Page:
Scientific Results: Demographic factors associated with joint supplement use in dogs from the Dog Aging Project

September 12, 2022 - 6 minutes read

Posts in our Scientific Results series introduce recent papers published in the scientific literature by members of the Dog Aging Project research team. Follow this series to learn more about the scientific questions we’re asking, the kinds of results we’re getting, and what it all means for you and your dog.

Who worked on this research?

Jessica Hoffman
Katie Tolbert
Daniel Promislow

Where was it published?

Frontiers in Veterinary Medicine

What is this paper about?

As dogs age, their risk of developing osteoarthritis (OA) increases. Similar to OA in humans, OA in dogs has no cure, limiting treatment options to those that reduce pain and inflammation. To this end, many dog owners elect to provide their dogs with joint supplements that may help with joint function and slow the progression of OA. However, the clinical evidence that these joint supplements have an impact on OA is still debated.

The most commonly administered joint supplements are glucosamine, chondroitin, and omega-3 fatty acids. In this paper, we look at the different dog and owner factors that are associated with joint supplement administration among dogs enrolled in the Dog Aging Project.

Not surprisingly, we find that dogs with a diagnosis of OA are older dogs, large dogs, and dogs recorded as having been overweight at some time in their lives. Interestingly, we find that neutered dogs are provided joint supplements at the same rate as intact dogs, even though neutered dogs have a higher prevalence of OA in the population.

What do these results mean for me and my dog?

At the moment, these results are just the start of our understanding of what factors influence owners to provide joint supplements to their dogs. Importantly, our current results, based on cross sectional analysis, cannot test the hypothesis that joint supplement use alters the risk of future OA, and should not be interpreted as a test of the impact of joint supplementation, as discussed in a previous blog post.

However, we are hopeful that in the future, longitudinal studies in the Dog Aging Project will allow us to develop and test hypotheses to determine if dogs without OA who are provided a joint supplement are less likely to develop OA in the future. The Dog Aging Project allows us to ask these long-term questions that would be difficult in a clinical setting.

Where can I learn more?

Jessica M. Hoffman, M. Katherine Tolbert, Daniel E.L. Promislow, and the Dog Aging Project Consortium. 2022. Demographic factors associated with joint supplement use in dogs from the Dog Aging Project. Frontiers in Veterinary Science. DOI: 10.3389/fvets.2022.90652.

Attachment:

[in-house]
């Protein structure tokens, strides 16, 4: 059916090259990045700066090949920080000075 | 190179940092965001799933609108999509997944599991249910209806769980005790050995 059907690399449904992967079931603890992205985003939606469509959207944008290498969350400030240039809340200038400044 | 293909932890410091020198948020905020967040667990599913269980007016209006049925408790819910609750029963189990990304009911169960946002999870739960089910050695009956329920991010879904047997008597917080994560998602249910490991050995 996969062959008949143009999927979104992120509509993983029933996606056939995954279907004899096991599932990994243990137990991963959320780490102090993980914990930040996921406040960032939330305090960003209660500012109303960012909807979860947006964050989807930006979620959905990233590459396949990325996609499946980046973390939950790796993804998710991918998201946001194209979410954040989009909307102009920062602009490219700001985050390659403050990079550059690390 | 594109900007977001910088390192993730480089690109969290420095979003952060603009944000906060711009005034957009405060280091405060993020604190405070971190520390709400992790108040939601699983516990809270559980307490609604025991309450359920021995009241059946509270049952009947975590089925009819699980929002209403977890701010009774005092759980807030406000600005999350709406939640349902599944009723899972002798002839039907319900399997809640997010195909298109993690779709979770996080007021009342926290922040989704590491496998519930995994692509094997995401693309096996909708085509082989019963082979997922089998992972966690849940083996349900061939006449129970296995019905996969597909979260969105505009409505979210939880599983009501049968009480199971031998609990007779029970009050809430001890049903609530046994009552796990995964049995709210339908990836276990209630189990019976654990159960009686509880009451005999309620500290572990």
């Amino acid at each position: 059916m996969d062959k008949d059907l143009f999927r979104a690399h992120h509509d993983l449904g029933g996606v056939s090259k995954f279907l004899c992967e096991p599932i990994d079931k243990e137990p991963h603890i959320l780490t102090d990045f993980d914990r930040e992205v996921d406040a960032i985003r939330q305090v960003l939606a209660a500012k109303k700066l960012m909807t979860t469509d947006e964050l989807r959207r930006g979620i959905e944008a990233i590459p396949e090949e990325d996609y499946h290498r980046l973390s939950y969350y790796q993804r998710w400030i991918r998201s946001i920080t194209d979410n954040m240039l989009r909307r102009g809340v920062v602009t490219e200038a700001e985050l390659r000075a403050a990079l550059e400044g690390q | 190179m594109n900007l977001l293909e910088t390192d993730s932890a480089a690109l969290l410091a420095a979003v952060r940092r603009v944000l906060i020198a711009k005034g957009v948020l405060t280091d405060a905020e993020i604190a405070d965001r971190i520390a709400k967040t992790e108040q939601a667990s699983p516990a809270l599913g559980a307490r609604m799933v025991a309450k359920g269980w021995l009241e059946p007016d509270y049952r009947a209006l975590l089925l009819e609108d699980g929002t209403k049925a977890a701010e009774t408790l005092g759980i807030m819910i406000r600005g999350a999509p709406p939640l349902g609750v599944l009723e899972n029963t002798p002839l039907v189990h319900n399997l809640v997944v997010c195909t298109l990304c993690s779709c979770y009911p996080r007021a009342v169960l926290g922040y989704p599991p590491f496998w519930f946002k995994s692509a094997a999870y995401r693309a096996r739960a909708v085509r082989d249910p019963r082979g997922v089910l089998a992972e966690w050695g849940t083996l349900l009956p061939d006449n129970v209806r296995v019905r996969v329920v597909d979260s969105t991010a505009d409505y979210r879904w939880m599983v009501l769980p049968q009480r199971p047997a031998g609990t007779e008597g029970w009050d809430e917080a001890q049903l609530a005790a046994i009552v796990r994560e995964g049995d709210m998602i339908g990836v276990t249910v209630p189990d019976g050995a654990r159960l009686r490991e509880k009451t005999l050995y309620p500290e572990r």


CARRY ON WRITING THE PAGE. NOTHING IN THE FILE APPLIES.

Osteoarthritis (OA) is one of the most prevalent age-related chronic conditions that afflict companion dogs, and multiple joint supplements are available to prevent or treat OA, though the efficacy of these treatments is controversial. While the demographic factors that are associated with OA diagnosis are well established, the factors that are associated with joint supplement use are not as well studied. Using data collected from the Dog Aging Project, we analyzed owner survey responses regarding joint supplement administration and OA diagnosis for 26,951 adult dogs. In this cross-sectional analysis, logistic regression models and odds-ratios (OR) were employed to determine demographic factors of dogs and their owners that were associated with joint supplement administration. Forty percent of adult dogs in our population were given some type of joint supplement. Perhaps not surprisingly, dogs of older age, larger size, and those that were ever overweight were more likely to receive a joint supplement. Younger owner age, urban living, owner education, and feeding commercial dry food were associated with a reduced likelihood of administration of joint supplements to dogs. Interestingly, mixed breed dogs were also less likely to be administered a joint supplement (OR: 0.73). Dogs with a clinical diagnosis of OA were more likely to receive a joint supplement than those without a reported OA diagnosis (OR: 3.82). Neutered dogs were more likely to have a diagnosis of OA, even after controlling for other demographic factors, yet their prevalence of joint supplement administration was the same as intact dogs. Overall, joint supplement use appears to be high in our large population of dogs in the United States. Prospective studies are needed to determine if joint supplements are more commonly administered as a preventative for OA or after an OA clinical diagnosis.